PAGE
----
March 03, 2020
Craig R. Cockrell
Employment, Municipal and Public Finance, Tax
If you watch the news, you may have heard that the requirement known as the “individual mandate” under the Affordable Care Act, which generally requires that individuals either obtain health insurance or pay a penalty, was repealed by the Tax Cuts and Jobs Act of 2017. Although the “Individual Mandate Repealed” headline is basically true for all practical purposes, it is not the whole story. The truth is that the 2017 Tax Act did not actually repeal the individual mandate; instead, it eliminated the penalty individuals must pay for not having health insurance. Thus, effective for 2019 forward, individuals are still required under the law to have health insurance, but will not be subject to any penalty for not complying with the law.
If you are an employer with more than 50 full-time employees, this technicality is important. Although the change in the law eliminated the individual mandate penalty, it had no effect on a large employer’s obligation to offer minimum essential health coverage to its employees (known as the “employer mandate”), or on an employer’s reporting obligations to the IRS and its employees regarding its offer of health coverage. Accordingly, large employers are still obligated to provide Forms 1095-C to their employees and the IRS, even though the forms will have little or no practical effect for employees. Further, employers who fail to provide the proper forms to their employees and file copies with the IRS may be subject to stiff penalties.
The Affordable Care Act requires employers with an average of 50 or more full-time employees (known as an “applicable large employer” or “ALE”) to provide a Form 1095-C to each of its full-time employees reporting whether or not the employee was offered minimum essential health coverage during the year. The employer must also file a copy of each employee’s Form 1095-C and a transmittal Form 1094-C with the IRS. The employee then typically attaches the Form 1095-C to his or her individual income tax return to establish he or she is in compliance with the individual mandate.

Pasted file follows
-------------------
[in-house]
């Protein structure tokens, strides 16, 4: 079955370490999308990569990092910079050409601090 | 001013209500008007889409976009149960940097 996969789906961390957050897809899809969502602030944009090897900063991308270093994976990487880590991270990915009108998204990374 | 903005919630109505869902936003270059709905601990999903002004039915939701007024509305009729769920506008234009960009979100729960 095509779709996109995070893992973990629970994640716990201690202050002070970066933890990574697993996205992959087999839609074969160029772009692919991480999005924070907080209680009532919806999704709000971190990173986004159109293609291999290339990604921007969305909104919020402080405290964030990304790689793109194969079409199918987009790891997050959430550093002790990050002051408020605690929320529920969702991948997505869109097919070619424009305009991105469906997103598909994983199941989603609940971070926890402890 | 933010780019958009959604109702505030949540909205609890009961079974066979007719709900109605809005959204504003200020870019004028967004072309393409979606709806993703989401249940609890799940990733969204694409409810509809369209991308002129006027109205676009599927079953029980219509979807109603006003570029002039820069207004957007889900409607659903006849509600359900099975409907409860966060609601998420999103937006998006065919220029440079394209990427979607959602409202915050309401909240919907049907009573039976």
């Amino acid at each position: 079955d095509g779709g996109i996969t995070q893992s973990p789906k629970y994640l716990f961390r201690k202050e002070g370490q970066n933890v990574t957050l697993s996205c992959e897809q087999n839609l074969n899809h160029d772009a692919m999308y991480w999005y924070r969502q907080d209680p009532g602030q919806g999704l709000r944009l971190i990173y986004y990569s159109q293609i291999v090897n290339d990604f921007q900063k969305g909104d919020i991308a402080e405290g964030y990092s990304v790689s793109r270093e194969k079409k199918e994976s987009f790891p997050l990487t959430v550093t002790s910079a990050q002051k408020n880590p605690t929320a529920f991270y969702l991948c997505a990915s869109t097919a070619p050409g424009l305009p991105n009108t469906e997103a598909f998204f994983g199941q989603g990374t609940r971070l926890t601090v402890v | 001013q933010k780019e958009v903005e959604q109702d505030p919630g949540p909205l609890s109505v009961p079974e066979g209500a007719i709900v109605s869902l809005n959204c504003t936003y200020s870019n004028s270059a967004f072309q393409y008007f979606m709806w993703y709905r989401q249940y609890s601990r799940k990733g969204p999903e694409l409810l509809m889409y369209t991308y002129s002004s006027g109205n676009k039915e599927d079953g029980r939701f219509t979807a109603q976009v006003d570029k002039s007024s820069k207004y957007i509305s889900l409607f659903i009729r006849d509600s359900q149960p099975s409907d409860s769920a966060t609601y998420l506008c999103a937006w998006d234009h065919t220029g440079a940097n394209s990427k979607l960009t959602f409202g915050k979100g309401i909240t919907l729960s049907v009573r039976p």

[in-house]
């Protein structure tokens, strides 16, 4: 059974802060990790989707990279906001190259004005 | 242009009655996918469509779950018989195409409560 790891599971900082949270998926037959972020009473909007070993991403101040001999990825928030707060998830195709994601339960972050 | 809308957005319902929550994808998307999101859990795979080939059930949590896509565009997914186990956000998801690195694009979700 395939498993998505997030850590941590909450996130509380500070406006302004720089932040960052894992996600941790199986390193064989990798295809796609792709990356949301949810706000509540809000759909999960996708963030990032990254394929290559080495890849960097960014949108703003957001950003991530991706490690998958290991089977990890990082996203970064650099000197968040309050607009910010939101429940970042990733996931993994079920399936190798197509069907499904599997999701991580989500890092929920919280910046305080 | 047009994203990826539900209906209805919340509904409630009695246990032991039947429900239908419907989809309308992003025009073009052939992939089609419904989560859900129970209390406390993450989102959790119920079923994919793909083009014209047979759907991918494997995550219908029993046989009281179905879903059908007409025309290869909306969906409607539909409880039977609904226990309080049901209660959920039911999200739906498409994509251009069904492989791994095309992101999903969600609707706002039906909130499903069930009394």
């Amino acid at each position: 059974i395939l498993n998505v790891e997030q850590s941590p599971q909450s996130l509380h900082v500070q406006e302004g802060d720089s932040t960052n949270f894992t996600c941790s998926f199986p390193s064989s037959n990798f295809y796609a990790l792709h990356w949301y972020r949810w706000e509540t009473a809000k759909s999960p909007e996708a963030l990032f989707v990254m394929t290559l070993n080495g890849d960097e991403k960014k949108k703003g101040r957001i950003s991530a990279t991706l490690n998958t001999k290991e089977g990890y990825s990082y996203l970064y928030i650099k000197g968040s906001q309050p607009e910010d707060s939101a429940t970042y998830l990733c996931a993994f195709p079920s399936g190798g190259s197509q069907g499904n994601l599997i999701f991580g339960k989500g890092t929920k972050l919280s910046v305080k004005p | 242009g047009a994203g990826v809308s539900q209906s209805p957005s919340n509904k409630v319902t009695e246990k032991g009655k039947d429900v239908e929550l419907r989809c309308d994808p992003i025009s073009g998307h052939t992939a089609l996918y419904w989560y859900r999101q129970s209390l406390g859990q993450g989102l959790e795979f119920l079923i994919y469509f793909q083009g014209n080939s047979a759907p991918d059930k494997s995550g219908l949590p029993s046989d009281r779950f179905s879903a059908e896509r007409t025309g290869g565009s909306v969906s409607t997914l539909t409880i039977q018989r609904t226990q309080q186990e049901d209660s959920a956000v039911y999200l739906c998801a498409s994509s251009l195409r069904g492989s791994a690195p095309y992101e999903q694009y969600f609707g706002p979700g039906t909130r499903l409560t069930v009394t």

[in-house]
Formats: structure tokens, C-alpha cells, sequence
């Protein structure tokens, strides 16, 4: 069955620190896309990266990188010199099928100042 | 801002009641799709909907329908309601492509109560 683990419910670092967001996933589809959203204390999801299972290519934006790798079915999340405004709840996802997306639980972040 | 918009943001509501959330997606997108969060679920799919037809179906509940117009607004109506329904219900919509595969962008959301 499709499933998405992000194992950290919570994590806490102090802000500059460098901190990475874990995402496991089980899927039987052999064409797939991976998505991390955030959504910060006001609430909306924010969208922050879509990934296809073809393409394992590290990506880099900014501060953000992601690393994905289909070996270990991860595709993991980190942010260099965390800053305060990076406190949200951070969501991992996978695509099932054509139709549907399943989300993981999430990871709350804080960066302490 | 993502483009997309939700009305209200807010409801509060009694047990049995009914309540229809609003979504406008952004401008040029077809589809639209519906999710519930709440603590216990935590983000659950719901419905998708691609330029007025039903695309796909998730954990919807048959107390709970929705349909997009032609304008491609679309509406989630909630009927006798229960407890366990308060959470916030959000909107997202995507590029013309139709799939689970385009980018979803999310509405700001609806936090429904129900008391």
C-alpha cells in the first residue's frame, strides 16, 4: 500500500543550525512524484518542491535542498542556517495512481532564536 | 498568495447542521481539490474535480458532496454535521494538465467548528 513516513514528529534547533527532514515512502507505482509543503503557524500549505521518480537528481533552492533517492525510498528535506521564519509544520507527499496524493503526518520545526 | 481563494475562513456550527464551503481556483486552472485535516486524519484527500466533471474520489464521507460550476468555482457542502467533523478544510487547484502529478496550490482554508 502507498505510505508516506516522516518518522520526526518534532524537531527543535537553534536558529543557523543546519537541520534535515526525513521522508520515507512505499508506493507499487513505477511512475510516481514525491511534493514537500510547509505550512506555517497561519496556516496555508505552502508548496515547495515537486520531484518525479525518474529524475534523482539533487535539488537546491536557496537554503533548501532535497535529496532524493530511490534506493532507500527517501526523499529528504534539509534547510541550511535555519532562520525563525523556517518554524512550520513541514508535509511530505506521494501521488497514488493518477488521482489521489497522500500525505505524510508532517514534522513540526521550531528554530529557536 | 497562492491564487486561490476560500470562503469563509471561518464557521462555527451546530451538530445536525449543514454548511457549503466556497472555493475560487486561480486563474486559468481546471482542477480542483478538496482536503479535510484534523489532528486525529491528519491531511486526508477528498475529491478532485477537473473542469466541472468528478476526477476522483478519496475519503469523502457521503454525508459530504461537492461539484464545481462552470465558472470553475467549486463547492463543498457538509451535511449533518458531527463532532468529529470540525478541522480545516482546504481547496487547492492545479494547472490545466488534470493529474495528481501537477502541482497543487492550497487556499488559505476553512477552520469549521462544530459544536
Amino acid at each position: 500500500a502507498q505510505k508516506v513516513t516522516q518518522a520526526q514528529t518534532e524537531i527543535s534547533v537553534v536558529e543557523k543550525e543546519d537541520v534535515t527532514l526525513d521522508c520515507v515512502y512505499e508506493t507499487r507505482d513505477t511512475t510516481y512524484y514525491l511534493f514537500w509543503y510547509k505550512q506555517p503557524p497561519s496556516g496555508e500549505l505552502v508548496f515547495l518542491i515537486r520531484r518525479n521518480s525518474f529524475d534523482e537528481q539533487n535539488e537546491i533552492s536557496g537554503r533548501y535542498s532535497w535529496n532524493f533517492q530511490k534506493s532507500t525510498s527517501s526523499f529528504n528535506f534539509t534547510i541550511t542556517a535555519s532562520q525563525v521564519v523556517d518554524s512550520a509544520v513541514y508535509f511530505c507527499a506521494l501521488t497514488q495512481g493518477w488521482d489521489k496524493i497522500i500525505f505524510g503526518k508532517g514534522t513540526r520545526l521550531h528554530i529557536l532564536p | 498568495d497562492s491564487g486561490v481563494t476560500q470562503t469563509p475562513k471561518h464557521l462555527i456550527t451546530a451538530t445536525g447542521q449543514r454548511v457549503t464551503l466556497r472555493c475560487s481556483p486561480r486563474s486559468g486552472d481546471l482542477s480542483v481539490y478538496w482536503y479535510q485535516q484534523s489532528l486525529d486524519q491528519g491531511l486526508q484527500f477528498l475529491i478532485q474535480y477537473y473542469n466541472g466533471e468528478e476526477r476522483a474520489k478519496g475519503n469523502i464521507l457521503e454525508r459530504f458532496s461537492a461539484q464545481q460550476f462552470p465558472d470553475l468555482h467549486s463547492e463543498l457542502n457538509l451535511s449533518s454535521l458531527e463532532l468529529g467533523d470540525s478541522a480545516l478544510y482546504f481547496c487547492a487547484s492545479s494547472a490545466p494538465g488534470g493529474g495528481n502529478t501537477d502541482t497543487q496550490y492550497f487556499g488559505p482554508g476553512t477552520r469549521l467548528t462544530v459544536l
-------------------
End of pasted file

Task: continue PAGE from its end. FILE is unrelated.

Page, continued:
With the elimination of the individual mandate penalty by the Tax Cut and Jobs Act beginning in 2019, many tax experts speculated whether the IRS would also do away with the 1095-C filing requirement for 2019 and future years, since the forms are now practically unnecessary. However, the IRS published guidance in December 2019 confirming that employers are still required to file the forms, and that employers that fail to do so are still subject to penalties. For 2019, IRS extended the due date to provide Forms 1095-C to employees from January 31st to March 31st, 2020. The due date for filing the forms with the IRS is February 28th, 2020, if filing paper forms, or March 31st, 2020, if filing electronically.
Employers may be subject to penalties of up to $270 per return for failure to timely provide Forms 1095-C to employees, and an additional $270 per return for failure to timely file the forms with the IRS. Special rules apply that could increase this penalty if an employer intentionally disregards the filing requirements.
Employers who fail to timely file the Forms 1095-C may eventually receive a notice from the IRS proposing to assess a penalty based on the number of late or unfiled returns. This notice should provide instructions for the employer to request a waiver of such penalties if the employer can establish to the IRS’s satisfaction that the failure to timely file was due to reasonable cause and not due to willful neglect. Whether such relief is available depends on a number of factors set forth in the IRS regulations. In order to request a waiver of penalties, employers must typically respond within forty five (45) days of receiving the proposed penalty notice. Thus, it is important that employers take any IRS notice regarding failure to file penalties seriously, and seek the assistance of an experienced tax advisor in responding to the notice and requesting a waiver.
This article was originally published in the February 2020 City & Town magazine, a publication of the Arkansas Municipal League. Republished with permission.
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